The answer to that question is that they can and should play an indispensable role. As Jim Cowie showed us this morning, the Internet is “proficient at discovering solutions that traditional (geo)politics would consider impossible.” This fact suggests to me that our problem-solving processes need as much flexibility, creativity and responsiveness as possible to be successful. These are exactly the characteristics of a process that includes and encourages the participation of all interested parties. Given that the Internet is such a diverse, multi-layered system that thrives only through the cooperation of many different parties, we need to engage as many of these parties as possible to solve the challenges we face.
Going forward from the WCIT, the U.S. government is putting a lot of attention on expanding the inclusion and participation of stakeholders in Internet governance and policy issues. Our activities focus on three primary areas:
First, we are working to strengthen existing multistakeholder organizations, such as the Internet Corporation for Assigned Names and Numbers (ICANN) and the Internet Government Forum (IGF), to make them as responsive as possible to all stakeholders.
Second, we are seeking to expand stakeholder participation in treaty-based organizations such as the International Telecommunication Union (ITU).
Third, we are working to engage the countries of the developing world to understand better whether the existing institutions are meeting their needs and to develop whatever new responses are needed to ensure that they enjoy the economic growth and wealth creation that the Internet has delivered.
Let me talk about each of these activities.
First, let’s look at the challenges facing existing multistakeholder organizations and let me focus on ICANN. Two key challenges that ICANN is facing with respect to inclusion and participation relate to its efforts to be more international and the need to more successfully engage governments as one set of stakeholders in the ICANN policy making process.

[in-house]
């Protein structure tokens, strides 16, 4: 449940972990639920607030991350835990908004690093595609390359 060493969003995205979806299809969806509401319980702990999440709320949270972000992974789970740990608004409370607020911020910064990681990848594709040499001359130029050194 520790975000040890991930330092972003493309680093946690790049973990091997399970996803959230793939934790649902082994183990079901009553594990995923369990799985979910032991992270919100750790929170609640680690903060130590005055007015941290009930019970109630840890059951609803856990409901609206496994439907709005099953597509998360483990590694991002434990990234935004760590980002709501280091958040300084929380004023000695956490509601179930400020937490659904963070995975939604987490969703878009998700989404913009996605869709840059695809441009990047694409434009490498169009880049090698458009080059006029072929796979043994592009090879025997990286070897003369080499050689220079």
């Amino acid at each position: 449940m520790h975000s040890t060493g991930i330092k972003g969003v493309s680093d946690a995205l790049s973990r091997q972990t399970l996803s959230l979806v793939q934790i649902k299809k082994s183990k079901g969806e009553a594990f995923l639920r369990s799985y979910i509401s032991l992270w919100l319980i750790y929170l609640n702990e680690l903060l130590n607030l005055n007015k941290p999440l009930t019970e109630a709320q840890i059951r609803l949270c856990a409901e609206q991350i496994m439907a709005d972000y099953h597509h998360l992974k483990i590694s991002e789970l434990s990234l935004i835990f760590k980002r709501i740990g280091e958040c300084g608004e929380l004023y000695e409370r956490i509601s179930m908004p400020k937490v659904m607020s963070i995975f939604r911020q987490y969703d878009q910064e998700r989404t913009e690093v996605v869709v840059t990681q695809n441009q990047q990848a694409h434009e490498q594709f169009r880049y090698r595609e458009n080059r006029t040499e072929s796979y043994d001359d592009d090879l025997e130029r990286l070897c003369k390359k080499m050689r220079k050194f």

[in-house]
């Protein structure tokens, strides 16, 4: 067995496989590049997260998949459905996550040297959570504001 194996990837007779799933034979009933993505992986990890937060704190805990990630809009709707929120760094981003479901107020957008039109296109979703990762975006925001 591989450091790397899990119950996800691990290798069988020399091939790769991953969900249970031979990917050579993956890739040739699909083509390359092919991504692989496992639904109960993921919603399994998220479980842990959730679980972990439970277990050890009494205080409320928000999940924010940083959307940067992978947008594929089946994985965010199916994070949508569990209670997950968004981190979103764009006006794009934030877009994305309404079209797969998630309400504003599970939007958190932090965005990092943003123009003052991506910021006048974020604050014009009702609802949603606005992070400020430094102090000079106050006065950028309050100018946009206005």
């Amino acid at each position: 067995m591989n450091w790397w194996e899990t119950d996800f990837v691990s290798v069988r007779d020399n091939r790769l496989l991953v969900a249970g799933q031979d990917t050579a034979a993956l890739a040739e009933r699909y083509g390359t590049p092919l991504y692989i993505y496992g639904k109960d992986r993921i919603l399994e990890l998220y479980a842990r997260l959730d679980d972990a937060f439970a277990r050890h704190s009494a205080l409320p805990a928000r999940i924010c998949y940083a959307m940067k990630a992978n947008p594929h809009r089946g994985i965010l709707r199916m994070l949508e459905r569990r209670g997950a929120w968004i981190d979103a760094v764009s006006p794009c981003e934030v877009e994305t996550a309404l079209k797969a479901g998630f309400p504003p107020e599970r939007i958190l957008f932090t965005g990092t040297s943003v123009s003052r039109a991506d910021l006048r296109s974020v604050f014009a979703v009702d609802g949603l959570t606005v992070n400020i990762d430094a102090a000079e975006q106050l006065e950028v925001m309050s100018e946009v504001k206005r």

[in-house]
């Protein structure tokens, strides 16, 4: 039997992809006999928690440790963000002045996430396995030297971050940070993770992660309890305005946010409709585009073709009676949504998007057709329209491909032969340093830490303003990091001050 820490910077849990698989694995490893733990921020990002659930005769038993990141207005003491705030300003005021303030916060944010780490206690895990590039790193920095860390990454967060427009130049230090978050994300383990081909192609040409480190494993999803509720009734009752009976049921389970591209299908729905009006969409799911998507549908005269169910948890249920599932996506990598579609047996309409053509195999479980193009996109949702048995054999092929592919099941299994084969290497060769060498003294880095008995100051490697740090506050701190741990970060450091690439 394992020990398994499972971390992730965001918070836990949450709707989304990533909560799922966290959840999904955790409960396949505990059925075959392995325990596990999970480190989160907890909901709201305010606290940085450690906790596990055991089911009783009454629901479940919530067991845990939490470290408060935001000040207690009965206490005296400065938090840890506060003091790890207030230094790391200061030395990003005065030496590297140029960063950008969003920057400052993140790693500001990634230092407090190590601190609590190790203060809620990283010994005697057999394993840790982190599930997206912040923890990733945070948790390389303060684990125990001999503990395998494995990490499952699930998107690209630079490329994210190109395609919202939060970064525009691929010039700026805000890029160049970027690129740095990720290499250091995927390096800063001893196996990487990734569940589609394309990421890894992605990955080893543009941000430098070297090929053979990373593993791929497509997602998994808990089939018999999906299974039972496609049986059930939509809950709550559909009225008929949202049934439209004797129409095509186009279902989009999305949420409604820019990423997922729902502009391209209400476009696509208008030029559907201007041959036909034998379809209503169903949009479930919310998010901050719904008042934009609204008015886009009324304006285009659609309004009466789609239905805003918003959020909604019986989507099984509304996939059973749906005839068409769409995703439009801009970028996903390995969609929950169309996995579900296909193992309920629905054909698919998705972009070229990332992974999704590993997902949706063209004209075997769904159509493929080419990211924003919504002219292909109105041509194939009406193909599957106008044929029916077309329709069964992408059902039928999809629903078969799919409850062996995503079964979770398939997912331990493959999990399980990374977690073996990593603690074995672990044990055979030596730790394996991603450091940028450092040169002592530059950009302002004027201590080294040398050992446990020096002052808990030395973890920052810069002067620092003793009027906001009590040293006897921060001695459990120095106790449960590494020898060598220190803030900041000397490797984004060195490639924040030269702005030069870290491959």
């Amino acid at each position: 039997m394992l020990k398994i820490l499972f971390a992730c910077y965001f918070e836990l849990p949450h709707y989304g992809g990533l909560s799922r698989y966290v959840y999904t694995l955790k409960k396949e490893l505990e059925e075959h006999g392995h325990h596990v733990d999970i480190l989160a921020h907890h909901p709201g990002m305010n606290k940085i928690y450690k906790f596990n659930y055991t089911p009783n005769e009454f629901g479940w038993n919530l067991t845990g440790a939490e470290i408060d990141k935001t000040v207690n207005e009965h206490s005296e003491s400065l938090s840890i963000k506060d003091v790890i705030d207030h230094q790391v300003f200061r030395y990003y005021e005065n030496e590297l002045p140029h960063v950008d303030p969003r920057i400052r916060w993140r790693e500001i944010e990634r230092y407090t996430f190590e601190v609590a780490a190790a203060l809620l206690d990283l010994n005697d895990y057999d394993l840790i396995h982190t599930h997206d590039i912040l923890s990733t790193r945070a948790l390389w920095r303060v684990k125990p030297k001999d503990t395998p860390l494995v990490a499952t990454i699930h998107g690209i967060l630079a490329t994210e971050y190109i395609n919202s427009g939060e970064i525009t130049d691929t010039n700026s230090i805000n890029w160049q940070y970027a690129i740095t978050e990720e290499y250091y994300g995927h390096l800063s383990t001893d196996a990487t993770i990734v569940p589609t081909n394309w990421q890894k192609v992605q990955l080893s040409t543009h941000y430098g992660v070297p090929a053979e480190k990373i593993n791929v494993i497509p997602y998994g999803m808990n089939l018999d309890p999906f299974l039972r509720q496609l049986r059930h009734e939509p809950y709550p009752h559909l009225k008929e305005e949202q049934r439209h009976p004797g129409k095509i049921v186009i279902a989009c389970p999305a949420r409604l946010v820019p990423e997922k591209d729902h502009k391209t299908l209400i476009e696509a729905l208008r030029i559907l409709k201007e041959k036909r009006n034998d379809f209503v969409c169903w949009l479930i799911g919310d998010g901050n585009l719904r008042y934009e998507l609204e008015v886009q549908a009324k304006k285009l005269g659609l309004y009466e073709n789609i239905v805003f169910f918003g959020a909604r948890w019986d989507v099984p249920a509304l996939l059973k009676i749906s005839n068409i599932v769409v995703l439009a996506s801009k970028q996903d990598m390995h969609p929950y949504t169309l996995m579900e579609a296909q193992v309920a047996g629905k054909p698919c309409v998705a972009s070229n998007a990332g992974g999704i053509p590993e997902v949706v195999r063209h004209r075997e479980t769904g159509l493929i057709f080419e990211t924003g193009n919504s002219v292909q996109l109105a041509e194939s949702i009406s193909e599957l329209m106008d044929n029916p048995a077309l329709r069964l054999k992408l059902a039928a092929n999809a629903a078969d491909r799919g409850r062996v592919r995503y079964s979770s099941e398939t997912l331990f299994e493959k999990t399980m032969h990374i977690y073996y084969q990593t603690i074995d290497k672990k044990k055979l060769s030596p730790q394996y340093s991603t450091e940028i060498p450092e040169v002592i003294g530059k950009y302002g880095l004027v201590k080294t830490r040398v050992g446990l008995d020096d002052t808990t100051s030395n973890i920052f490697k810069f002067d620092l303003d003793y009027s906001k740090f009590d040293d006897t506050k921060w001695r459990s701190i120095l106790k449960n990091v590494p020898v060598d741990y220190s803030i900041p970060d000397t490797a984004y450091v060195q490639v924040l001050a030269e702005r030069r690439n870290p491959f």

On the internationalization front, ICANN has made great progress. Earlier this year, ICANN announced plans to open regional hubs in Istanbul, Turkey and Singapore. These hubs will perform some of ICANN’s operational functions and will help shape Internet policy throughout Europe, Middle East, Asia, and Africa. I believe that these regional hubs will strengthen the perceived legitimacy of ICANN where there may have been skepticism in the past.
In addition, there has been a steady rise in the participation of governments in the Governmental Advisory Committee (GAC). The number of GAC representatives at individual ICANN/GAC meetings has grown over the past year, including several “first-timers” at the April meeting in Beijing, including Lebanon, Bahrain, Oman and Iran. Some of countries were able to attend due to grants provided by ICANN to help countries who ordinarily lack the resources to travel. In addition, ICANN now provides on-site interpretation in the six official languages of the United Nations. These developments reinforce ICANN CEO Fadi Chehadé’s recent statement that his “mission is to enhance the globalization of ICANN; it should not be about the world coming to ICANN but [ICANN] coming to the world”.